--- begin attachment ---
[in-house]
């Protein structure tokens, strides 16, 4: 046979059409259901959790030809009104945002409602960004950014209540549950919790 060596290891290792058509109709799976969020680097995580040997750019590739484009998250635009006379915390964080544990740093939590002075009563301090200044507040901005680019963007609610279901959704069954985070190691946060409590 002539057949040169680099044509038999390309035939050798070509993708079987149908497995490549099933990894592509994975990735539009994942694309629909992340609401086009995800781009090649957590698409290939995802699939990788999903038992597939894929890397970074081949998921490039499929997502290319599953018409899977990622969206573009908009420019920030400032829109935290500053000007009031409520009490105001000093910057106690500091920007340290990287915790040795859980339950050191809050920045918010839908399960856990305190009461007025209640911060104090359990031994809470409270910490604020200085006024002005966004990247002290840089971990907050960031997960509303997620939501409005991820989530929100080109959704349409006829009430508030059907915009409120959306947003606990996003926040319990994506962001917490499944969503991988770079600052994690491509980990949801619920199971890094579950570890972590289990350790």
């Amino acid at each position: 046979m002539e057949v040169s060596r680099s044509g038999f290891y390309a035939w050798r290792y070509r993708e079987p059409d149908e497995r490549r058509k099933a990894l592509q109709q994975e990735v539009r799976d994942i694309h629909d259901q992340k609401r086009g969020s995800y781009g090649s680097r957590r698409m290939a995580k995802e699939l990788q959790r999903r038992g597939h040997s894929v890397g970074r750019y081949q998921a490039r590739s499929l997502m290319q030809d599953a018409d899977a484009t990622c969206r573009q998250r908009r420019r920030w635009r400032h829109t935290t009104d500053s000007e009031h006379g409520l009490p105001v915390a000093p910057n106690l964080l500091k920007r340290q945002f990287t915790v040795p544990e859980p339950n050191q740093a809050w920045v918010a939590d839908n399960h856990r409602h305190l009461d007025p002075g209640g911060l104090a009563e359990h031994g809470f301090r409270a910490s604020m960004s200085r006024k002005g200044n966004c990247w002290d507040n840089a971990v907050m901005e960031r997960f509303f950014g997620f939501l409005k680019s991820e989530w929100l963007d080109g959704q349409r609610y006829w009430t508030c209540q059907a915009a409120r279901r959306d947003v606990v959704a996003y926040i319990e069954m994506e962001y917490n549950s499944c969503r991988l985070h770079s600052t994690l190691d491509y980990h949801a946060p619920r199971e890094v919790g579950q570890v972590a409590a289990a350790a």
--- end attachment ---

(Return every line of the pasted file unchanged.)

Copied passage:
[in-house]
């Protein structure tokens, strides 16, 4: 046979059409259901959790030809009104945002409602960004950014209540549950919790 060596290891290792058509109709799976969020680097995580040997750019590739484009998250635009006379915390964080544990740093939590002075009563301090200044507040901005680019963007609610279901959704069954985070190691946060409590 002539057949040169680099044509038999390309035939050798070509993708079987149908497995490549099933990894592509994975990735539009994942694309629909992340609401086009995800781009090649957590698409290939995802699939990788999903038992597939894929890397970074081949998921490039499929997502290319599953018409899977990622969206573009908009420019920030400032829109935290500053000007009031409520009490105001000093910057106690500091920007340290990287915790040795859980339950050191809050920045918010839908399960856990305190009461007025209640911060104090359990031994809470409270910490604020200085006024002005966004990247002290840089971990907050960031997960509303997620939501409005991820989530929100080109959704349409006829009430508030059907915009409120959306947003606990996003926040319990994506962001917490499944969503991988770079600052994690491509980990949801619920199971890094579950570890972590289990350790």
């Amino acid at each position: 046979m002539e057949v040169s060596r680099s044509g038999f290891y390309a035939w050798r290792y070509r993708e079987p059409d149908e497995r490549r058509k099933a990894l592509q109709q994975e990735v539009r799976d994942i694309h629909d259901q992340k609401r086009g969020s995800y781009g090649s680097r957590r698409m290939a995580k995802e699939l990788q959790r999903r038992g597939h040997s894929v890397g970074r750019y081949q998921a490039r590739s499929l997502m290319q030809d599953a018409d899977a484009t990622c969206r573009q998250r908009r420019r920030w635009r400032h829109t935290t009104d500053s000007e009031h006379g409520l009490p105001v915390a000093p910057n106690l964080l500091k920007r340290q945002f990287t915790v040795p544990e859980p339950n050191q740093a809050w920045v918010a939590d839908n399960h856990r409602h305190l009461d007025p002075g209640g911060l104090a009563e359990h031994g809470f301090r409270a910490s604020m960004s200085r006024k002005g200044n966004c990247w002290d507040n840089a971990v907050m901005e960031r997960f509303f950014g997620f939501l409005k680019s991820e989530w929100l963007d080109g959704q349409r609610y006829w009430t508030c209540q059907a915009a409120r279901r959306d947003v606990v959704a996003y926040i319990e069954m994506e962001y917490n549950s499944c969503r991988l985070h770079s600052t994690l190691d491509y980990h949801a946060p619920r199971e890094v919790g579950q570890v972590a409590a289990a350790a």